Posts Tagged ‘Winnipeg’

Fifteen years…that’s a pretty long time to look forward to doing the same thing. Over fifteen years I’ve traveled to some little elementary school gyms from King of Prussia, PA to Manassas, VA. To junior high school and high school gyms in suburban Philadelphia and AAU venues from New Haven, CT to Washington, D.C. , to State College, PA , to Wildwood, NJ and everywhere in between.

I’ve watched two of the five girls on the basketball floor be my daughters. The pride of walking into gyms and hearing, “There are the Kelly girls”, continues to surge emotion through my body. They were good, solid players that reflected everything their mother and I attempted to instill in them concerning self-confidence without arrogance, focus and determination, coach ability, hustle, selflessness, and teamwork.

Their mother was a First Team All-State high school volleyball player in Ohio and went on to start every game in college and be an All-Ohio Athletic Conference player for four years. I’m in my alma mater Athletic Hall of Fame and I’ve spent my entire life in athletics with the incredible experiences of coaching in the Canadian Football League, the XFL, and the National Football League as well having served as a head coach collegiately in football (twice), baseball, and softball. We watched our daughters race their bikes around the school parking lot. After each lap, they would jump off their bikes, drop to the pavement and execute 10 push-ups, get back on their bikes and repeat. We watched from our front window laughing saying, “What are we raising”? The girls were in kindergarten and first grade…competition and effort is part of our fabric.

Here we are fifteen years later watching the tears come down our daughters cheeks as her team, the Nazareth College Golden Flyers, are eliminated from the Empire 8 Conference basketball tournament. I’m hugging Lindsey Kelly feeling every bit of disappointment in the game’s outcome and fright by the knowledge of playing career closure.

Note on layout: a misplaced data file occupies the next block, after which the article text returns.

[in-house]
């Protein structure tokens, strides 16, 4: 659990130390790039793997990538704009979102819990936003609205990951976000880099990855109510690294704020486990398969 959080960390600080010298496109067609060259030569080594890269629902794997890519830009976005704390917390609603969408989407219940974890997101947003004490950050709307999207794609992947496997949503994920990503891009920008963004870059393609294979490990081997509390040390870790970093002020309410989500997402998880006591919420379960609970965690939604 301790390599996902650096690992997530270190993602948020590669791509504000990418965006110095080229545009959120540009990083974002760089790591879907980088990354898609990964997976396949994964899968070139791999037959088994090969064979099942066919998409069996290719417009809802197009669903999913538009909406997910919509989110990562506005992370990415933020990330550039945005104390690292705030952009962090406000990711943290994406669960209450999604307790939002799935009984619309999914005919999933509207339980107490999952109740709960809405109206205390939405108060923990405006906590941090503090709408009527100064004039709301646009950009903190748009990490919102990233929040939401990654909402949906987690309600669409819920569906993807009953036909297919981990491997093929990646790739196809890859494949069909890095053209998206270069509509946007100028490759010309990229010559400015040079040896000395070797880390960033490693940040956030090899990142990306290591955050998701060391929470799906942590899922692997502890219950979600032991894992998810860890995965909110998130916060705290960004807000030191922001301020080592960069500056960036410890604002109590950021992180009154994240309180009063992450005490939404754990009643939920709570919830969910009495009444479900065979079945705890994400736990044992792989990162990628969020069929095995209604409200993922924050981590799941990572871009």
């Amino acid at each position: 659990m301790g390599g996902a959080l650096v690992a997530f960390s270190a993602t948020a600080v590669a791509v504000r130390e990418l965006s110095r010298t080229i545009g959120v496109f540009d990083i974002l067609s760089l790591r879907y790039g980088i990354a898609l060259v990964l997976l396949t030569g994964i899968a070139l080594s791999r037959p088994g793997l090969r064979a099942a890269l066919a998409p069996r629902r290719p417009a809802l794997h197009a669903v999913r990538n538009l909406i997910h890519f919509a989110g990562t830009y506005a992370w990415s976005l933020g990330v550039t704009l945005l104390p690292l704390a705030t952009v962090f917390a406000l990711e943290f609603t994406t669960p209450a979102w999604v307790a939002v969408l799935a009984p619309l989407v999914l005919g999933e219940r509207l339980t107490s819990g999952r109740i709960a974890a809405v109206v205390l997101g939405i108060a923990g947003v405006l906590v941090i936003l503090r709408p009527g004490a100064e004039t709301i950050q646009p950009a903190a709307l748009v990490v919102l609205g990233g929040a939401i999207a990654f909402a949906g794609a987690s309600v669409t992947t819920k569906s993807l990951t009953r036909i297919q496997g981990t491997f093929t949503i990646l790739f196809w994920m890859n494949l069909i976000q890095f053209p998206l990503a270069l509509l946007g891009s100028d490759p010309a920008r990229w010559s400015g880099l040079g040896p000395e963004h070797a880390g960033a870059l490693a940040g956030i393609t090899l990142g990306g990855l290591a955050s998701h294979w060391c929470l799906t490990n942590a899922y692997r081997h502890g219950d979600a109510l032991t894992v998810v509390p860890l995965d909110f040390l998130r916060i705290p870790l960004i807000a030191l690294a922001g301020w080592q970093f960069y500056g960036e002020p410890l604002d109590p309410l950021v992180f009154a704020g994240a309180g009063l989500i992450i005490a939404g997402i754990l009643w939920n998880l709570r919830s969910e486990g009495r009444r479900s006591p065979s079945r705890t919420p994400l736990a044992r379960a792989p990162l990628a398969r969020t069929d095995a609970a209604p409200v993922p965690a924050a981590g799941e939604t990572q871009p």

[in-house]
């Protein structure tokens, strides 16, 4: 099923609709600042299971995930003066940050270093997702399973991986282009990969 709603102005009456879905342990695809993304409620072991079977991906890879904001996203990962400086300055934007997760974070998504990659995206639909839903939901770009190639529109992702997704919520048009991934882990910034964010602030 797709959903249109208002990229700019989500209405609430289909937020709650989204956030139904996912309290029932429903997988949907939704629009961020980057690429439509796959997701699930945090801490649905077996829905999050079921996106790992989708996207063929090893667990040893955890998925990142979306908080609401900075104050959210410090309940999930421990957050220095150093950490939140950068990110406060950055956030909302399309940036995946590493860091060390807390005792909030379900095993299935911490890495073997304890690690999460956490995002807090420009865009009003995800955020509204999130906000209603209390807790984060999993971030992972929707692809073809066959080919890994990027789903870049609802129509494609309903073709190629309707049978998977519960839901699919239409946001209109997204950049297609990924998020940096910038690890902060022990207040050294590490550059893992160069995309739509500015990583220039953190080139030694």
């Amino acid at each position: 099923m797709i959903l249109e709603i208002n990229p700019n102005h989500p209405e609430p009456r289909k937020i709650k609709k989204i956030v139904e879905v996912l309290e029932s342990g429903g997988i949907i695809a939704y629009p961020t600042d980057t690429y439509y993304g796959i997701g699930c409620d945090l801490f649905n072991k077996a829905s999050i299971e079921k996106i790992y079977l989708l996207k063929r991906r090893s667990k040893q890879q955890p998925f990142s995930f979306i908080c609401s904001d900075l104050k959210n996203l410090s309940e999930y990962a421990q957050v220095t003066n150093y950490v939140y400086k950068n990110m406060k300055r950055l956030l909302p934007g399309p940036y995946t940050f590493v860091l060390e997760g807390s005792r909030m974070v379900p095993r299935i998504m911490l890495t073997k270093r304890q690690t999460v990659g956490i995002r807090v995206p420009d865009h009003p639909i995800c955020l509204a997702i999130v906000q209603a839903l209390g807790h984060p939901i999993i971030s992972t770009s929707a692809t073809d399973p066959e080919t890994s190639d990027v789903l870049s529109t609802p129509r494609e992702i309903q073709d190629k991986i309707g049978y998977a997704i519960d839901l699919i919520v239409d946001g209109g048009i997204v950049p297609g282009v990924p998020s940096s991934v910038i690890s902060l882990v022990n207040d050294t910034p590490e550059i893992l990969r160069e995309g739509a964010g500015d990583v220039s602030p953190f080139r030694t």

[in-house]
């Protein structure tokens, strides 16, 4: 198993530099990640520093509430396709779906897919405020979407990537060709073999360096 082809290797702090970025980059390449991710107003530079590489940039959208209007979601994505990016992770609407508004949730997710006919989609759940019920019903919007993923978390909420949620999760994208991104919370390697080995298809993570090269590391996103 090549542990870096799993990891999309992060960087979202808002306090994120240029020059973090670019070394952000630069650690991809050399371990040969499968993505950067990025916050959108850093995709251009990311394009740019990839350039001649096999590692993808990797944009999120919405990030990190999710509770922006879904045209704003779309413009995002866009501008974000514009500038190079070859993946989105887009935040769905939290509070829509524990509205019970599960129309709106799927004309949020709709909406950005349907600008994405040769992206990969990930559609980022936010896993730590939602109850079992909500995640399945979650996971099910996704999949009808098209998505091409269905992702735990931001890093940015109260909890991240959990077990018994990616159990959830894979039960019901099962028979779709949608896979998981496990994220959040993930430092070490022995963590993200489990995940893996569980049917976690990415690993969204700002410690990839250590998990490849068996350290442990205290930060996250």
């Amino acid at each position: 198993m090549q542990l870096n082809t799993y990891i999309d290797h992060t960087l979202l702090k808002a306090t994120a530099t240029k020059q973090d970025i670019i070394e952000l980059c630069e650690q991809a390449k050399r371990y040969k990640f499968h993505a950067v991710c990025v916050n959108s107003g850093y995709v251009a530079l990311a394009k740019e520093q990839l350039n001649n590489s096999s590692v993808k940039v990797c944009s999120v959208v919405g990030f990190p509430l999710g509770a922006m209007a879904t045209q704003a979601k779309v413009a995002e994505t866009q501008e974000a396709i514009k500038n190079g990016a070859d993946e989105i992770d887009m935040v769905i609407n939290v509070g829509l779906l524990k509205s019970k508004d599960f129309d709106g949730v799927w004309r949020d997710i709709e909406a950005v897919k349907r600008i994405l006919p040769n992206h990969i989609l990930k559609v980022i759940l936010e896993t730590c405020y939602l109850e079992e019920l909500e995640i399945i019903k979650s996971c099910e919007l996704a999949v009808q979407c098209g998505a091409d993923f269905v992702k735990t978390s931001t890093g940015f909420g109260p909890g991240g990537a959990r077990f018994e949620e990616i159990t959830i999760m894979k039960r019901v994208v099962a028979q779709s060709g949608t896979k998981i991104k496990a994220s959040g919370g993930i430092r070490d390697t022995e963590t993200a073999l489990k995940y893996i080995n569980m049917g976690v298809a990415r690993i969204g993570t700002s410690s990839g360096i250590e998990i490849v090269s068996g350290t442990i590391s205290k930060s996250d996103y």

Coaches from other teams and various players and parents are stopping to tell Lindsey what a great season and career she had but there was one young teenage girl that really struck a chord. “I just wanted you to know how much I admire you and what an inspiration you’ve been to me over the last four years. My sister plays for Ithaca but I watch you play on-line if you’re playing at the same time. I was diagnosed with diabetes at age two and you’ve inspired me that I can play college basketball too”.

The two girls hug and discuss the advantages of the OmniPod, a wireless insulin delivery system that calculates suggested doses with insulin on board and a built in FreeStyle blood glucose meter. Lindsey wore one in all 26 games this season with a sleeve covering it and elastic athletic wrap to secure it in place. It has proven to be a huge benefit in the assistance of controlling Lindsey’s blood sugar levels. Lindsey played 100 college basketball games and the only ones she didn’t start were due to low levels but the OmniPod made life so much more manageable.

Lindsey has not allowed diabetes to define her and she has refused to use it as an excuse at any time in her life. Her story is completely unique and I’m compelled now at the conclusion of her collegiate career to let others know her story and have an elevated level of appreciation of what she has and does endure but still proved to be an elite player at the Division III level.

Lindsey was diagnosed within a week after her birth in 1993 with nesidioblastoma, otherwise known as “islet cell carcinoma” at St. Boniface Hospital in Winnipeg, MB, Canada.
Islet cell tumors, like nesidioblastoma, secrete high amounts of insulin leading to low blood sugar levels, meaning the brain will not get enough sugar necessary for it to function properly. This condition is seen most often in ages 30-50 and more common with women than men. Only 3 in a million per year are seen in the United States.
The fact she was born with this tumor is very rare. Had she not been diagnosed properly, the low blood sugars would have resulted in death, with a likely categorization of Sudden Infant Death Syndrome.
For the first three months of her life, Lindz was fed every three hours around the clock with a high iron formula supported with corn starch to increase carbohydrates and therefore produce glucose to over-whelm the onslaught of insulin being produced by her pancreas. Every four hours around the clock she was administered Diazoxide to counteract hypersinsulinism. The side effects were increased growth of hair on her body including not only the head but also her face, arms, legs, and back.